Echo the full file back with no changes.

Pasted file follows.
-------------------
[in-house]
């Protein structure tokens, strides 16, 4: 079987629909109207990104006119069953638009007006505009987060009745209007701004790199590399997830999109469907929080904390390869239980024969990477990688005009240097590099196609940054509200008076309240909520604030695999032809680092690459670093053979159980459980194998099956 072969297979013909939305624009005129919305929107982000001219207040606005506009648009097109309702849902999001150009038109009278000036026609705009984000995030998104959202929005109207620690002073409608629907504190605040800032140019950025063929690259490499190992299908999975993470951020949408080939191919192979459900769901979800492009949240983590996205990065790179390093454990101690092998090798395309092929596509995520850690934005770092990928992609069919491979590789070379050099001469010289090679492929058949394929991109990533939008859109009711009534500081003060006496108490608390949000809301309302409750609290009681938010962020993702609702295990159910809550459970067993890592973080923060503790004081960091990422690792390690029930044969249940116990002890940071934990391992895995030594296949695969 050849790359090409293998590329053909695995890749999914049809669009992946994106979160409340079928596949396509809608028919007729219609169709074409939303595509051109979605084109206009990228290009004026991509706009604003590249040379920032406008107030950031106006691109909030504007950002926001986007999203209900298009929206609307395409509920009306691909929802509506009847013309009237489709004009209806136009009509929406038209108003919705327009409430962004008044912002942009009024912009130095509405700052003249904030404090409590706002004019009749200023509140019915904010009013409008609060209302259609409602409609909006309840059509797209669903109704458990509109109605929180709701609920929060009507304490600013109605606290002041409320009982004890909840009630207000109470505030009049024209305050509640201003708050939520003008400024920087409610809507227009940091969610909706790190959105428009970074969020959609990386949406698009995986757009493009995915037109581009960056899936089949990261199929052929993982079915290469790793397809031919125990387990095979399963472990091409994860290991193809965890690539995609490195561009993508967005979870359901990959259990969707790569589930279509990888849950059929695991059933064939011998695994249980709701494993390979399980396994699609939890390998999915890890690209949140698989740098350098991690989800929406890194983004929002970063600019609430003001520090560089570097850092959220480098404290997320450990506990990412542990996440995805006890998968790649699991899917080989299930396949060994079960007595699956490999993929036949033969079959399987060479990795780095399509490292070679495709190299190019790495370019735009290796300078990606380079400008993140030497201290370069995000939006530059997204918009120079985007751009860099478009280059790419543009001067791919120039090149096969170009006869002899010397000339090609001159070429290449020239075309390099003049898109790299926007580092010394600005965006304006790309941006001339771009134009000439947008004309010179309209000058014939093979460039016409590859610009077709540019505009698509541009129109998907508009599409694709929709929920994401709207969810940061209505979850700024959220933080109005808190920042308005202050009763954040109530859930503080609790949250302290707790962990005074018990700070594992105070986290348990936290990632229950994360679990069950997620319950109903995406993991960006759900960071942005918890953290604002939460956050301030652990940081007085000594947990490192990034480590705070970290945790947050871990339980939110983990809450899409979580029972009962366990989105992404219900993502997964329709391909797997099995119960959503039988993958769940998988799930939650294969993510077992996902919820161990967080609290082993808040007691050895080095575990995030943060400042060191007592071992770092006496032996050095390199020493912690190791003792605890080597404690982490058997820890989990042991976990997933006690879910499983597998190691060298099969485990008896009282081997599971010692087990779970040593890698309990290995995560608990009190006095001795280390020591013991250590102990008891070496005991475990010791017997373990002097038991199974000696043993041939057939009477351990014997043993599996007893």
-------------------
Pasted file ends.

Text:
[in-house]
């Protein structure tokens, strides 16, 4: 079987629909109207990104006119069953638009007006505009987060009745209007701004790199590399997830999109469907929080904390390869239980024969990477990688005009240097590099196609940054509200008076309240909520604030695999032809680092690459670093053979159980459980194998099956 072969297979013909939305624009005129919305929107982000001219207040606005506009648009097109309702849902999001150009038109009278000036026609705009984000995030998104959202929005109207620690002073409608629907504190605040800032140019950025063929690259490499190992299908999975993470951020949408080939191919192979459900769901979800492009949240983590996205990065790179390093454990101690092998090798395309092929596509995520850690934005770092990928992609069919491979590789070379050099001469010289090679492929058949394929991109990533939008859109009711009534500081003060006496108490608390949000809301309302409750609290009681938010962020993702609702295990159910809550459970067993890592973080923060503790004081960091990422690792390690029930044969249940116990002890940071934990391992895995030594296949695969 050849790359090409293998590329053909695995890749999914049809669009992946994106979160409340079928596949396509809608028919007729219609169709074409939303595509051109979605084109206009990228290009004026991509706009604003590249040379920032406008107030950031106006691109909030504007950002926001986007999203209900298009929206609307395409509920009306691909929802509506009847013309009237489709004009209806136009009509929406038209108003919705327009409430962004008044912002942009009024912009130095509405700052003249904030404090409590706002004019009749200023509140019915904010009013409008609060209302259609409602409609909006309840059509797209669903109704458990509109109605929180709701609920929060009507304490600013109605606290002041409320009982004890909840009630207000109470505030009049024209305050509640201003708050939520003008400024920087409610809507227009940091969610909706790190959105428009970074969020959609990386949406698009995986757009493009995915037109581009960056899936089949990261199929052929993982079915290469790793397809031919125990387990095979399963472990091409994860290991193809965890690539995609490195561009993508967005979870359901990959259990969707790569589930279509990888849950059929695991059933064939011998695994249980709701494993390979399980396994699609939890390998999915890890690209949140698989740098350098991690989800929406890194983004929002970063600019609430003001520090560089570097850092959220480098404290997320450990506990990412542990996440995805006890998968790649699991899917080989299930396949060994079960007595699956490999993929036949033969079959399987060479990795780095399509490292070679495709190299190019790495370019735009290796300078990606380079400008993140030497201290370069995000939006530059997204918009120079985007751009860099478009280059790419543009001067791919120039090149096969170009006869002899010397000339090609001159070429290449020239075309390099003049898109790299926007580092010394600005965006304006790309941006001339771009134009000439947008004309010179309209000058014939093979460039016409590859610009077709540019505009698509541009129109998907508009599409694709929709929920994401709207969810940061209505979850700024959220933080109005808190920042308005202050009763954040109530859930503080609790949250302290707790962990005074018990700070594992105070986290348990936290990632229950994360679990069950997620319950109903995406993991960006759900960071942005918890953290604002939460956050301030652990940081007085000594947990490192990034480590705070970290945790947050871990339980939110983990809450899409979580029972009962366990989105992404219900993502997964329709391909797997099995119960959503039988993958769940998988799930939650294969993510077992996902919820161990967080609290082993808040007691050895080095575990995030943060400042060191007592071992770092006496032996050095390199020493912690190791003792605890080597404690982490058997820890989990042991976990997933006690879910499983597998190691060298099969485990008896009282081997599971010692087990779970040593890698309990290995995560608990009190006095001795280390020591013991250590102990008891070496005991475990010791017997373990002097038991199974000696043993041939057939009477351990014997043993599996007893």